Monday, November 19, 2018 5:23PM - 5:36PM |
L31.00007: Cascaded Lattice Boltzmann Method for Phase-Field Modeling of Incompressible Multiphase Flows Farzaneh Hajabdollahi, Kannan Premnath, Samuel Welch Two-phase fluid flows with surface tension effects are ubiquitous and challenging due to the simultaneous capturing of interfacial motion and computation of fluid motion at various scales. In this work, we have developed a cascaded lattice Boltzmann (LB) scheme using central moments and multiple relaxation times to represent the advection of an order parameter modeling the dynamics of diffuse interfaces based on a phase field model. The use of central moments improves Galilean invariance and numerical stability. In addition, to handle two-phase flows with large density contrasts in a kinetic formulation, a transformation to the distribution functions needs to be applied in the LB method that reduces the associated stiffness issues. This is accounted for by devising another new cascaded LB scheme for the fluid motion, where the central moment equilibria at different orders are reformulated in terms of the pressure field. Furthermore, the phase segregation and surface tension effects are modeled via forcing terms given in terms of changes in different central moments in this additional cascaded LB flow solver that computes the pressure and the velocity fields. Simulations of a variety of two-phase flow benchmark problems validate the new approach. |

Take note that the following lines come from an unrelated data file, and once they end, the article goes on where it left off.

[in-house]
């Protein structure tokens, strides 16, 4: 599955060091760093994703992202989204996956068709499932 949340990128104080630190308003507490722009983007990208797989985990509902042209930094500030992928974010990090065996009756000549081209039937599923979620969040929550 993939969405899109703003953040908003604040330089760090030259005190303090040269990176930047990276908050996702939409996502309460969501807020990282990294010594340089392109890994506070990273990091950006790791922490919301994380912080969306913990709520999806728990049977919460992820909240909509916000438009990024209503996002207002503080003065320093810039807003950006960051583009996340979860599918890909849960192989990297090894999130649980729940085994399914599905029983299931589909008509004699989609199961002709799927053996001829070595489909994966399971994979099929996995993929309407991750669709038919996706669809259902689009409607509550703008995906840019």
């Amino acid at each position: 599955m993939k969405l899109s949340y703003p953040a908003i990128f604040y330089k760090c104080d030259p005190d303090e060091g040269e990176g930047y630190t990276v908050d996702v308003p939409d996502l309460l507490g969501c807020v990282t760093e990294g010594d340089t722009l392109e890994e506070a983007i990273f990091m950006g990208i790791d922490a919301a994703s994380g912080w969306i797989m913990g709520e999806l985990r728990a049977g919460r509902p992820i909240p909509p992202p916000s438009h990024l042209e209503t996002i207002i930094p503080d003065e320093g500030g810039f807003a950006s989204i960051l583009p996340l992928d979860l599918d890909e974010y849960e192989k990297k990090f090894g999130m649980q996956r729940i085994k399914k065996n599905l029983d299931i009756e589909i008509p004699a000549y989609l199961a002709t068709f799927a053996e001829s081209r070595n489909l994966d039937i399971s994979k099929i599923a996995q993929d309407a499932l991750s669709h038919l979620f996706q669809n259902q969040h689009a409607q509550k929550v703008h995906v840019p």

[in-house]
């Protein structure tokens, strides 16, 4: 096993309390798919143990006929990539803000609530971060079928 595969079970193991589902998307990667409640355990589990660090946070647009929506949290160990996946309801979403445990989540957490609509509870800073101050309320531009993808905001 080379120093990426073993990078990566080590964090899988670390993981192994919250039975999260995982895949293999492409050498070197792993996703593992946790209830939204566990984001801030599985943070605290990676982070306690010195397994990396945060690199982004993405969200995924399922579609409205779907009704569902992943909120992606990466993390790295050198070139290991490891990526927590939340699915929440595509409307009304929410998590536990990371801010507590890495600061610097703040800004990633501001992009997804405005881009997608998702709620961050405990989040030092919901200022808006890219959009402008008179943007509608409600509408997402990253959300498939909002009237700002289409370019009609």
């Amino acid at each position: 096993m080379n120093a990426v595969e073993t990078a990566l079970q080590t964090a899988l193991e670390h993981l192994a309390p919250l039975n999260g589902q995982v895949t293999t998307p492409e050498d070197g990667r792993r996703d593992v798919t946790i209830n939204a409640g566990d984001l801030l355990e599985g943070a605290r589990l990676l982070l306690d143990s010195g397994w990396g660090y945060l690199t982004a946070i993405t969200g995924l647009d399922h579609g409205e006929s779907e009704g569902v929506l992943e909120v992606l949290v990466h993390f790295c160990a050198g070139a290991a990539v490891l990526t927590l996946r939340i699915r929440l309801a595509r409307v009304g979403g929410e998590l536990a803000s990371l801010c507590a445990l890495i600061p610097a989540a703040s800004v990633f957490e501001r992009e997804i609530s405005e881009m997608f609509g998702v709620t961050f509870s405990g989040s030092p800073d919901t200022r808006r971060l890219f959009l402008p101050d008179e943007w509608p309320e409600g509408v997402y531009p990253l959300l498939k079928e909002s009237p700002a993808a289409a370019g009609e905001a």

Monday, November 19, 2018 5:36PM - 5:49PM |